The Unsung Revolutionary== Shaheed Kartar Singh Saraba==

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~~~Shergill Jamsheria~~~
"--THOSE WHO DO NOT FEAR DEATH, DO NOT DIE--"

Shaheed Kartar Singh Saraba was born in a village called Sarabha in Ludhiana district in 1896 AD. His fathers name was Sardar Mangal Singh. He passed his matriculation examination from Orissa where he lived with his relatives. When he was fifteen, his parents put him on board a ship for America to work there. That ship landed at the American port of San Francisco in January 1912 AD. The American Immigration officer put Indians through rigourous questioning while people of other countries were allowed to pass after slight checks. Kartar Singh asked one of the passengers about this type of behavior. He told him, "Indians are the citizens of a slave country. As such, they are treated badly." This incident had a great effect on Kartar Singh.

In 1914 AD, two million Indians worked as watchmen or labourers in foreign countries. Out of the eight thousand lived in America and Canada. Ninety percent of those working abroad were soldiers who had fought for the consolidation of British rule or extending the boundaries of their empire. Kartar Singh enroled in the University of California-Berekely and also took up the work of picking fruit in orchards. He frequently talked to other Indians about getting his country freed.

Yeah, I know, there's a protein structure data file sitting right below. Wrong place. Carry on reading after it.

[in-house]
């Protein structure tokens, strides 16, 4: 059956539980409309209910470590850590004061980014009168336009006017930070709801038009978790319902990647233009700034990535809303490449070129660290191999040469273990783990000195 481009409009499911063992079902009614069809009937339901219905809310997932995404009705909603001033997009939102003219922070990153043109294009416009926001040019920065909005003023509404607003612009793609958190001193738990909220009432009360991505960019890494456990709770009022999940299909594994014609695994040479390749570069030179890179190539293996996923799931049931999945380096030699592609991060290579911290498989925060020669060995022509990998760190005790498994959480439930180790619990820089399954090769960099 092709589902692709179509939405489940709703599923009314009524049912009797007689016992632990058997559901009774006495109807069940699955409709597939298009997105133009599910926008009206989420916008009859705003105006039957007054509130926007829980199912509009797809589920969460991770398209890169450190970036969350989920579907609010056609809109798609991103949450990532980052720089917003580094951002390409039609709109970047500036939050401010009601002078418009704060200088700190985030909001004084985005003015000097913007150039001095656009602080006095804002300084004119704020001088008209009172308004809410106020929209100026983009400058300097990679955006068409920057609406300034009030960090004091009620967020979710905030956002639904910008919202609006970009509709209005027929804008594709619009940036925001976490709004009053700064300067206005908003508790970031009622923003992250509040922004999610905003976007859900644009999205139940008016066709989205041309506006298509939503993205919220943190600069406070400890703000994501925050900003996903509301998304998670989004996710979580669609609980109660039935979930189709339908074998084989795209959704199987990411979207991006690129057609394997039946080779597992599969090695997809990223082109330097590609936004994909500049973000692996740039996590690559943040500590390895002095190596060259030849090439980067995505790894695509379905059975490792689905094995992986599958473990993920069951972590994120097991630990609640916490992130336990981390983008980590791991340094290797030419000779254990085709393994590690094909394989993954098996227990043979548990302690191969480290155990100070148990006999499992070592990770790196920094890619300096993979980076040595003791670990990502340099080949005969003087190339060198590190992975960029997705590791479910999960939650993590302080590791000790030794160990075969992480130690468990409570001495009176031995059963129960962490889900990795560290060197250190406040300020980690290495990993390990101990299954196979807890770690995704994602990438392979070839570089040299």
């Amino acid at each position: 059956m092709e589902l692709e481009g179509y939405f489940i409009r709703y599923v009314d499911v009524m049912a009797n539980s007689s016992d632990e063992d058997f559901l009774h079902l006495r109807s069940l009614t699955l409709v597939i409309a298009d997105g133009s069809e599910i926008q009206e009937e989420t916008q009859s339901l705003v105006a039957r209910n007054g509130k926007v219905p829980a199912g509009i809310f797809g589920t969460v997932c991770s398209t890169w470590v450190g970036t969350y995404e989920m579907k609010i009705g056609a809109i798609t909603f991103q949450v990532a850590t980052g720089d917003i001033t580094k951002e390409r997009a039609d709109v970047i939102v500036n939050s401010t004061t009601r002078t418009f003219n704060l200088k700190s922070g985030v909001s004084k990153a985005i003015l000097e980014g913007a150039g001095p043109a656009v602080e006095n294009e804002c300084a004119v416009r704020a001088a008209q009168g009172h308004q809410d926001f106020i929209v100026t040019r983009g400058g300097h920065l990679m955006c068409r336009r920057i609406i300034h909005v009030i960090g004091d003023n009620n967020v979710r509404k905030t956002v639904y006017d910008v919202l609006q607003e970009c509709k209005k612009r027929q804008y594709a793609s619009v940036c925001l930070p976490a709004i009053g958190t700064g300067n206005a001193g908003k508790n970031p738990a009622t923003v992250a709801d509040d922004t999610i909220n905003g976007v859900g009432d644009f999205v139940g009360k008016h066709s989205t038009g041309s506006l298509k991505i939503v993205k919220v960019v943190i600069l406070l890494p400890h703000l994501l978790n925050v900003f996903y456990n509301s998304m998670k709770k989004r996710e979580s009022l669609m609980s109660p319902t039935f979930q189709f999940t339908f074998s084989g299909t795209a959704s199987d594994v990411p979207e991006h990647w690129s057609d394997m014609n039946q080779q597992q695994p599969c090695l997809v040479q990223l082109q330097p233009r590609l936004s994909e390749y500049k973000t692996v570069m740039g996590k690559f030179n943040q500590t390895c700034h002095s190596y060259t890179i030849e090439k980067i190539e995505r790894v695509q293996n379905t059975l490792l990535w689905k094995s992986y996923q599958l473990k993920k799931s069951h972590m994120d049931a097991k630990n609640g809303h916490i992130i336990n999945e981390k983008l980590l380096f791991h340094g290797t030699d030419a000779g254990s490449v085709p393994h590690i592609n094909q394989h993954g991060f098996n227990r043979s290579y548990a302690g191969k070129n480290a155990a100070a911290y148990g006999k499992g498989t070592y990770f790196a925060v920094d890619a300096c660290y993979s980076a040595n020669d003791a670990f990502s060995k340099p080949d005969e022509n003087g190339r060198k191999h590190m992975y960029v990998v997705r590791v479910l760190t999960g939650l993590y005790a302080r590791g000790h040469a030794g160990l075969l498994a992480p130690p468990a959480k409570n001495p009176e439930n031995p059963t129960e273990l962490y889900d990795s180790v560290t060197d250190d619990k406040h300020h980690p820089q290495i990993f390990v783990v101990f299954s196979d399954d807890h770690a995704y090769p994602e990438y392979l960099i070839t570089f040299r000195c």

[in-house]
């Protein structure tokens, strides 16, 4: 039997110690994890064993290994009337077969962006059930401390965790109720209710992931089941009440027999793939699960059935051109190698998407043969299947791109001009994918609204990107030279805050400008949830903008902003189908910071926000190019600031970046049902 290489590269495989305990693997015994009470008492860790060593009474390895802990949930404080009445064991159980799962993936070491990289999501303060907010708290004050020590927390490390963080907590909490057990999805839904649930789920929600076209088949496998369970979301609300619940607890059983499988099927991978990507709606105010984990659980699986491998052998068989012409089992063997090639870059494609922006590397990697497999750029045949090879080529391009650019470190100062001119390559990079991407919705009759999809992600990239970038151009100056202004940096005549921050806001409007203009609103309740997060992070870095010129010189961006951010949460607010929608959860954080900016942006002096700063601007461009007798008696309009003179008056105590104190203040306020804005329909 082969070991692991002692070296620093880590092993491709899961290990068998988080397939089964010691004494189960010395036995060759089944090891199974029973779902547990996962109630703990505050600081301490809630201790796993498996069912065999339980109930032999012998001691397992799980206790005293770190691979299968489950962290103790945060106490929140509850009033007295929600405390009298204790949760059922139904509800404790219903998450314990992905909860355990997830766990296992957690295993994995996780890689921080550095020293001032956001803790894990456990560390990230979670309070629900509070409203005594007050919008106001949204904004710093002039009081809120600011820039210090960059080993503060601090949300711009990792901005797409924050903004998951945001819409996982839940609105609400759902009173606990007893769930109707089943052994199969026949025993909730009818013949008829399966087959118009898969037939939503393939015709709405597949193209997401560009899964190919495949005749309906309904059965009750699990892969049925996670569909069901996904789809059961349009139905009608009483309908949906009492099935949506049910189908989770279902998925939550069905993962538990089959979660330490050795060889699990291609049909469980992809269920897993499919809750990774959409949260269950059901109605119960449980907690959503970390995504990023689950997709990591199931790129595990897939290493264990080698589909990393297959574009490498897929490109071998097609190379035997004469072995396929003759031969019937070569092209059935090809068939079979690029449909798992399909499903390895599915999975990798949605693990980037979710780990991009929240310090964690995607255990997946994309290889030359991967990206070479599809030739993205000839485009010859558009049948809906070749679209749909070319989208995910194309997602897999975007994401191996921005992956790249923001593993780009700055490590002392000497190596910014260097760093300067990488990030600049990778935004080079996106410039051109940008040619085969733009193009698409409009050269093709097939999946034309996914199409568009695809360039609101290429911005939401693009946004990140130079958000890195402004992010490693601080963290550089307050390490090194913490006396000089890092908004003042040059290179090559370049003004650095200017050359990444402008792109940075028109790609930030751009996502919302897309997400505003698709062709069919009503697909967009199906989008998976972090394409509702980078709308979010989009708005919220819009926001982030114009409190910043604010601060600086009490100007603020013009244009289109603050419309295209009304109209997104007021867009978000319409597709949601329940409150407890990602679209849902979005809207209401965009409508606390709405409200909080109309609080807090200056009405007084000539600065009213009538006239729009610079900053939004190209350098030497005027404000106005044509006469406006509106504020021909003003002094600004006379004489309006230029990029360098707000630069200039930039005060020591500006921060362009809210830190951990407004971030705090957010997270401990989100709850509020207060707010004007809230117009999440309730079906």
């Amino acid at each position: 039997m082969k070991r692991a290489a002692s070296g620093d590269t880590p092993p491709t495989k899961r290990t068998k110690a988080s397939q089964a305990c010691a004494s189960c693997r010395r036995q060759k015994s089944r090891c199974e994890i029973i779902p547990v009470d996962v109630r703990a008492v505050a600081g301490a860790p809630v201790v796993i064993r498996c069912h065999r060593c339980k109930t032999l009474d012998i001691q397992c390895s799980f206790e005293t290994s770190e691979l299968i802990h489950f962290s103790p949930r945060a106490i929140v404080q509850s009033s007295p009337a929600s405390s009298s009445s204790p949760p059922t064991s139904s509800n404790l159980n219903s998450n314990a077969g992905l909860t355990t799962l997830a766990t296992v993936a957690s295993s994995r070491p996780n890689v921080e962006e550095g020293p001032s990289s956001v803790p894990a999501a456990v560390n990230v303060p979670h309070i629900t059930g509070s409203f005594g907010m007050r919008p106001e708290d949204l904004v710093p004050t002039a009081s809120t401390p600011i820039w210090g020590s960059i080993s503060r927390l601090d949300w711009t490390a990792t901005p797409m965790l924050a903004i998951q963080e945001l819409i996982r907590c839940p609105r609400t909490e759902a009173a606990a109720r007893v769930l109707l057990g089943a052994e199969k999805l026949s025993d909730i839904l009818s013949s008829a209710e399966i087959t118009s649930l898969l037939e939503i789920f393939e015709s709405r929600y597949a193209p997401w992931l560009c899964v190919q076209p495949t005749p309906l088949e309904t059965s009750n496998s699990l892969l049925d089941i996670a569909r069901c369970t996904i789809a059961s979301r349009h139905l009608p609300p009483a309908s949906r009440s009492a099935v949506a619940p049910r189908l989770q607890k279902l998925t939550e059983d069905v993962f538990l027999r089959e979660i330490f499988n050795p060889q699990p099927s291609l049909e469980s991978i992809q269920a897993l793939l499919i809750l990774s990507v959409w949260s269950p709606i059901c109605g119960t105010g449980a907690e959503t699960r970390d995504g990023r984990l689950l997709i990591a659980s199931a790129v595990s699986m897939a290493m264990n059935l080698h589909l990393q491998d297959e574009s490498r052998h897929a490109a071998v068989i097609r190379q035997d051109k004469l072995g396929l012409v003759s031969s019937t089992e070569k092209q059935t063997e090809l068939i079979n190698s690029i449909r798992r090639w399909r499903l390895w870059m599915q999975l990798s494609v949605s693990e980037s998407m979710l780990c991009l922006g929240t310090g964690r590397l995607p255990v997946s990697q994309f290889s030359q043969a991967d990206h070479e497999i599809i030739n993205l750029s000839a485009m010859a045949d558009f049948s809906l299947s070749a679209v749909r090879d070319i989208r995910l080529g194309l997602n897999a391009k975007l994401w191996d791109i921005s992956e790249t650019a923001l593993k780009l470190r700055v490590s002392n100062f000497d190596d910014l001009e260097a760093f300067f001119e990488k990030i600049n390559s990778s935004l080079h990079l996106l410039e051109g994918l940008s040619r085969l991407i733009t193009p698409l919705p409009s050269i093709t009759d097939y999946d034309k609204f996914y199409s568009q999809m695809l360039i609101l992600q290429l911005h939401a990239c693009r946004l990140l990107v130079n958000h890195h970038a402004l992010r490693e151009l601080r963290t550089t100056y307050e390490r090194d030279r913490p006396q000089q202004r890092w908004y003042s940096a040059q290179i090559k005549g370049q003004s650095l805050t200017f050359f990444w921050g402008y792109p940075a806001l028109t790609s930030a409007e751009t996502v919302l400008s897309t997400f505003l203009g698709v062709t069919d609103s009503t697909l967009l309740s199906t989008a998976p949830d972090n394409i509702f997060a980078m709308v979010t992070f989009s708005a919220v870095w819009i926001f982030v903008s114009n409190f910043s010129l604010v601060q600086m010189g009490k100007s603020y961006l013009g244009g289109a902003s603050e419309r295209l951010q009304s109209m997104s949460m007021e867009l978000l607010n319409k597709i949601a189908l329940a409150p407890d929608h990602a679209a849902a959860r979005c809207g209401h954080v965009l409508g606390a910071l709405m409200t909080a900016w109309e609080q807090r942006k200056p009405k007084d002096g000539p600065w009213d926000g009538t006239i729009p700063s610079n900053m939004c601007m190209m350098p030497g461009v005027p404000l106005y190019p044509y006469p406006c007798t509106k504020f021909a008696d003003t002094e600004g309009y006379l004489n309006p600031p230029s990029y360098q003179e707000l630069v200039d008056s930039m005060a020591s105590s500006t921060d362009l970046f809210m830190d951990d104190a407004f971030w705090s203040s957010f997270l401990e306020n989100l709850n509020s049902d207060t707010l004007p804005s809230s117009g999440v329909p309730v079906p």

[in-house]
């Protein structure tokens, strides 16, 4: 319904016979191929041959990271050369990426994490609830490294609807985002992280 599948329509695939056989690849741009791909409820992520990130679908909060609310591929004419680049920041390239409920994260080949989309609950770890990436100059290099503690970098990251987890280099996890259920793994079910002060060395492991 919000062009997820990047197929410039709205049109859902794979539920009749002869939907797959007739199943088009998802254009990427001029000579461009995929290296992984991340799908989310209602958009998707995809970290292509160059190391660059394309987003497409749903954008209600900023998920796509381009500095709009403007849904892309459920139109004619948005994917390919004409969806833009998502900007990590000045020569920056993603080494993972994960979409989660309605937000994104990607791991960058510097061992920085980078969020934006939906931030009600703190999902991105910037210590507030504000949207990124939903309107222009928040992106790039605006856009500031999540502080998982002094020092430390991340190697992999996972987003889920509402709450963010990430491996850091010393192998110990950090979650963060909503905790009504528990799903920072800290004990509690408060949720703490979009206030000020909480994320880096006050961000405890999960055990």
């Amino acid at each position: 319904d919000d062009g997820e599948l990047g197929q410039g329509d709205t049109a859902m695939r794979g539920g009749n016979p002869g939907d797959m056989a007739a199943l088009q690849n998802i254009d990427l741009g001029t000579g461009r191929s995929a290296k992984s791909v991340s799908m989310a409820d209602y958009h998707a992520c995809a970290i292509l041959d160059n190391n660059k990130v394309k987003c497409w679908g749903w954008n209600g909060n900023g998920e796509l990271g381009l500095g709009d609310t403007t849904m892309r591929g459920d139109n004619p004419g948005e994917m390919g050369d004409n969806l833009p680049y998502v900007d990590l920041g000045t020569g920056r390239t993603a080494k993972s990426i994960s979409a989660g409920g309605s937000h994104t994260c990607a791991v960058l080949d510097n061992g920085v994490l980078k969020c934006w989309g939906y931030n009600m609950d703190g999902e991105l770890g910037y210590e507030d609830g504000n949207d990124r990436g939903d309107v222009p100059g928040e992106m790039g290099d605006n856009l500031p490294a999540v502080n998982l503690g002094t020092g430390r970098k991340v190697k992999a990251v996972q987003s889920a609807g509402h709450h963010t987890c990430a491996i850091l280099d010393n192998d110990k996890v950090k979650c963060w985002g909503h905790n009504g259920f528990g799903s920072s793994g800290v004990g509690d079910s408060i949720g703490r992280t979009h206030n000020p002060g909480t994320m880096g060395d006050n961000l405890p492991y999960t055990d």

On the 21st April, 1913 AD, Indians assembled and formed the Ghadar Party (Revolution Party). The aim of the Ghadar Party was to get rid of the slavery of the British by means of an armed struggle and set up a national democratic government. Their slogan was "Put at stake everything for the freedom of the country." On the 1st of November, 1913 AD, the Ghadar Party started taking out a paper named 'Ghadar', which was published in Punjabi, Hindi, Urdu, Bengali, Gujrati and Pushto languages. Kartar Singh did all the work for that paper.

This paper was sent to Indians living in all countries throughout the world. The purpose of the paper was to unmask the truth about the British rule to the Indians, in part military training, and explain in details the methods of making and use of weapons and bombs. There were articles and poems which inspired the youth to die for the freedom of the country such as this one from 'Revolutionary War'.




 
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